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Spare the child

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When set against the Referendum, Climate Change, Inflation and Interest Rates, the Age of Criminal Responsibility may seem a minor issue. Yet it is of vital concern to children who are our future. The State Attorneys General have now met to seek agreement on raising the age. And the Victorian Premier has promised to raise the age in Victoria to 12 years old regardless of the national decision. His decision is important as a step in building a justice system on the foundations of evidence and respect. The nomination of 12 rather than 14, however, is distressing because it is supported neither by evidence nor respect. 

The reasons for raising the age until at least fourteen years old are strong. Children are not fully responsible for their actions until that age, and even beyond it. The procedures involved in laying and pursuing criminal charges are harmful both to children and to the society they will re-enter. There are also better ways to hold children accountable for their actions and to help them come to maturity.

The treatment of children in criminal law traces back to a time when children were seen and represented as little adults. This was also intensified by the Catholic teaching that children from the age of seven could commit a mortal sin.  Allowance was made for children’s behaviour at home but not in society. In practice that attitude was tempered over centuries. Only relatively recently has the difference between children and adults been grounded in research into the development of the human brain which is incomplete into the early twenties. Crucially for determining the age of criminal responsibility, the immaturity of parts of the brain associated with cognitive function, impulse control, reasoning and recognition of the consequences of action, diminish children’s responsibility for their actions. It is not surprising that children who have come under the justice system have been found to suffer more than their peers from cognitive impairment, slower neural development and from mental illness.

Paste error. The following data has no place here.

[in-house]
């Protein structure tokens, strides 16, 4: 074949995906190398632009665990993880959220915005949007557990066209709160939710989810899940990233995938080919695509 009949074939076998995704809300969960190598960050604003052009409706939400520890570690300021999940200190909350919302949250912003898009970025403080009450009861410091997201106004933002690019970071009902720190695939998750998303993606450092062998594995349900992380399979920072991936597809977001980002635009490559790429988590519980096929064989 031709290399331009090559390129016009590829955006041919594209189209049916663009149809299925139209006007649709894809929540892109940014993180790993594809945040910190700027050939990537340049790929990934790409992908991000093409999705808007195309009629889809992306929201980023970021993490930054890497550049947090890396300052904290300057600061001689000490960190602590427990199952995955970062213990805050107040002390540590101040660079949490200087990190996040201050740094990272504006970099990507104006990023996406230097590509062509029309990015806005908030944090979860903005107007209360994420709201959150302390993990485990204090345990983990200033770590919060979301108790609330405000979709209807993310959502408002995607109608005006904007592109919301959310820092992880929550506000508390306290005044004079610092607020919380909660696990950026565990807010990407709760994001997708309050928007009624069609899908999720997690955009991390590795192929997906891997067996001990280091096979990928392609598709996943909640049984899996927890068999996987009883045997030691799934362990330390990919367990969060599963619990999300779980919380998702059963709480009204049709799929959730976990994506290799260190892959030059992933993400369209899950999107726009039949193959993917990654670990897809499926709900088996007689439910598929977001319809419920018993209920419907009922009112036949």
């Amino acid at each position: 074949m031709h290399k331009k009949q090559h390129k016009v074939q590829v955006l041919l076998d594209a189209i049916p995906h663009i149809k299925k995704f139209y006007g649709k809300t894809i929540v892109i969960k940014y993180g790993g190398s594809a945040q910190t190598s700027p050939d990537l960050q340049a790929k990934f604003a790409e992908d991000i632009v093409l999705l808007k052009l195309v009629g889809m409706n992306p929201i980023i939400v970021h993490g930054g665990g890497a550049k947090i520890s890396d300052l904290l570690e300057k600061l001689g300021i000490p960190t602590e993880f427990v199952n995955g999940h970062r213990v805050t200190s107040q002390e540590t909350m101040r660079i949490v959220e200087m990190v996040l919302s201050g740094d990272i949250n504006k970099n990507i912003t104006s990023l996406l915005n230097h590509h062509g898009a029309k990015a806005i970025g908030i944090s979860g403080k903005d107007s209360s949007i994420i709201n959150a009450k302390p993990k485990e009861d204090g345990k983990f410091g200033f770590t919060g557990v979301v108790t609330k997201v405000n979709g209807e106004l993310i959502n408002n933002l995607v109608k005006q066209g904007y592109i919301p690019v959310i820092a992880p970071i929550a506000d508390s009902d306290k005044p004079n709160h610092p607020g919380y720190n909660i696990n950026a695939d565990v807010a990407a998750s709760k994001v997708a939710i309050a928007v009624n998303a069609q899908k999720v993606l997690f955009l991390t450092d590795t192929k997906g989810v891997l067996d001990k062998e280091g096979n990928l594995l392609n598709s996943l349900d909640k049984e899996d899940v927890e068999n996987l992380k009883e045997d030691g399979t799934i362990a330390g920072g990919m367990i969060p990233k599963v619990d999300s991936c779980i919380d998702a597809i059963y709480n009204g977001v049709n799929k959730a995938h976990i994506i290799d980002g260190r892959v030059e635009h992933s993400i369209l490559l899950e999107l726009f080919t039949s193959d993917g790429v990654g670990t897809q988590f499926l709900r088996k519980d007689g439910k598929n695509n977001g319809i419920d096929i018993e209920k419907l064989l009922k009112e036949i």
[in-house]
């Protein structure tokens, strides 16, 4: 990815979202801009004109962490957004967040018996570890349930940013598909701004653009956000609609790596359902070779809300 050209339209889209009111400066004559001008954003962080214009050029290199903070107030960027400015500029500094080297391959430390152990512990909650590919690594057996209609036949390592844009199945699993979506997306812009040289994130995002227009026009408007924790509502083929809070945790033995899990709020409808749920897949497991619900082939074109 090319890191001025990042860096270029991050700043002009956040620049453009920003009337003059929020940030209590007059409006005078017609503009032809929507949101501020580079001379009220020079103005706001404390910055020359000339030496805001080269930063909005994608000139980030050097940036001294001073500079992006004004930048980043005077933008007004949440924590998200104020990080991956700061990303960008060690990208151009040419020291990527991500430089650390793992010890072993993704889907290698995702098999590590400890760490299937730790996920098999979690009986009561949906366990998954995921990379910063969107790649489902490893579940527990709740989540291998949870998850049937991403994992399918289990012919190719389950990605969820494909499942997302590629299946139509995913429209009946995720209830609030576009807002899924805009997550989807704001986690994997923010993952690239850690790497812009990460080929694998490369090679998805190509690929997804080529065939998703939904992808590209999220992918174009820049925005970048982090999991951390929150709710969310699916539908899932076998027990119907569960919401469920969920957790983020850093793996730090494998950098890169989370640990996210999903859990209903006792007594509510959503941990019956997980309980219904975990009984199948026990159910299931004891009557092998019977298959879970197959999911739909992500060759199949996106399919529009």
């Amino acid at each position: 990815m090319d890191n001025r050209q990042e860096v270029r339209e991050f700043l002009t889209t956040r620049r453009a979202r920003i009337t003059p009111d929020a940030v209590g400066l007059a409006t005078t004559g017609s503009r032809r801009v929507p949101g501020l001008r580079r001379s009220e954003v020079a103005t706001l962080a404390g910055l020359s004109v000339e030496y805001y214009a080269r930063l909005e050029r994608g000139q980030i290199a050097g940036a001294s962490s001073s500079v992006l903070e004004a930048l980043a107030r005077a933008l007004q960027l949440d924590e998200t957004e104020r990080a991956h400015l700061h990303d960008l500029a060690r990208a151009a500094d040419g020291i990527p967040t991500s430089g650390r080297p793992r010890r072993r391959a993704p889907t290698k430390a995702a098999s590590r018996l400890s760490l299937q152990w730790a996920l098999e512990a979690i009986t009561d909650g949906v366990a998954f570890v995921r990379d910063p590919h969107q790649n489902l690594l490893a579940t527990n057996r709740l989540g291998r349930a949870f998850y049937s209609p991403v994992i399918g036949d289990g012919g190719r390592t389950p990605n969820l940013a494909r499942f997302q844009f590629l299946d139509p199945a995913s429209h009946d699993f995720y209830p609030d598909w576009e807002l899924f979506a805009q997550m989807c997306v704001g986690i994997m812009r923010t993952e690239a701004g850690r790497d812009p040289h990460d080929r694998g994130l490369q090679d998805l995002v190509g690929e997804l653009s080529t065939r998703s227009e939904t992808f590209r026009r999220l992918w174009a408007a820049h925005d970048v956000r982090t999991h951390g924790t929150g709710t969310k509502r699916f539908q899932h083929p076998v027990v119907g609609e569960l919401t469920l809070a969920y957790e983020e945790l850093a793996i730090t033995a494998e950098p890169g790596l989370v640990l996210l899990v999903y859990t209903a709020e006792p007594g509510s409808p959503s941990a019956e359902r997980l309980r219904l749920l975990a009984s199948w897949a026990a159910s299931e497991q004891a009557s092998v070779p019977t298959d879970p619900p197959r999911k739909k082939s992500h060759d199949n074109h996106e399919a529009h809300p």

In Victoria the age of criminal responsibility has been raised only to twelve years old, with exceptions for even younger children in the case of serious breaches of the Law. The age will be raised to 14 after the next Election. That the Government has yielded to pressure is regrettable. In terms of children’s growth to maturity the decision is unreasonable and damaging. From the age of 12 to 14, children are moving into adolescence, a transition time vital for their development into responsible adults. They are also moving from primary to high school, a period associated with anxiety and the building of new relationships. It is also a time of emotional turbulence in which children become impulsive, seek sensation, are strongly influenced by their peers and are only beginning to develop abstract thinking. During this time they need reassurance from significant adults in their lives and stable relationships.

Seen from this perspective, Involvement in criminal proceedings and the custodial sentences that can follow can only impede children’s growth into responsibility. The trauma of the process and the pressure that it puts on their relationship with family and with friends will inhibit their growth, impede their formation of mature relationships, intensify the effects of disadvantage which affects most people who come into the justice system, and make it more likely that they will reoffend and return to jail as adults. The costs to society will be great. That they should be held criminally responsible for some actions and not for others defies neurological evidence